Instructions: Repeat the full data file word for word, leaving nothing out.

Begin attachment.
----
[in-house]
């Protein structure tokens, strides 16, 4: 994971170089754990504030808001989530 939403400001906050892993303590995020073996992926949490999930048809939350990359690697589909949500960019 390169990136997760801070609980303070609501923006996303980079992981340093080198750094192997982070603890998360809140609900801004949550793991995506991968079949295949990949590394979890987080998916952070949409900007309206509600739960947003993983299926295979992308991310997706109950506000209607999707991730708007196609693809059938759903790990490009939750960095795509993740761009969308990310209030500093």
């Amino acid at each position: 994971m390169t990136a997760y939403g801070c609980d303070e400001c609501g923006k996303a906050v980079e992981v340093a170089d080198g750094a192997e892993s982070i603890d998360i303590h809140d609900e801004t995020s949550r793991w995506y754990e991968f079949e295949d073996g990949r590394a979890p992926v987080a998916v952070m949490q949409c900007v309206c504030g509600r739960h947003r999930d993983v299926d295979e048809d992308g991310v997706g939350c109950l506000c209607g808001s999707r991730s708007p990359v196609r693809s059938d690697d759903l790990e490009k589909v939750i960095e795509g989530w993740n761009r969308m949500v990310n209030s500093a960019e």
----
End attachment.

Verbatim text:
[in-house]
């Protein structure tokens, strides 16, 4: 994971170089754990504030808001989530 939403400001906050892993303590995020073996992926949490999930048809939350990359690697589909949500960019 390169990136997760801070609980303070609501923006996303980079992981340093080198750094192997982070603890998360809140609900801004949550793991995506991968079949295949990949590394979890987080998916952070949409900007309206509600739960947003993983299926295979992308991310997706109950506000209607999707991730708007196609693809059938759903790990490009939750960095795509993740761009969308990310209030500093």
């Amino acid at each position: 994971m390169t990136a997760y939403g801070c609980d303070e400001c609501g923006k996303a906050v980079e992981v340093a170089d080198g750094a192997e892993s982070i603890d998360i303590h809140d609900e801004t995020s949550r793991w995506y754990e991968f079949e295949d073996g990949r590394a979890p992926v987080a998916v952070m949490q949409c900007v309206c504030g509600r739960h947003r999930d993983v299926d295979e048809d992308g991310v997706g939350c109950l506000c209607g808001s999707r991730s708007p990359v196609r693809s059938d690697d759903l790990e490009k589909v939750i960095e795509g989530w993740n761009r969308m949500v990310n209030s500093a960019e």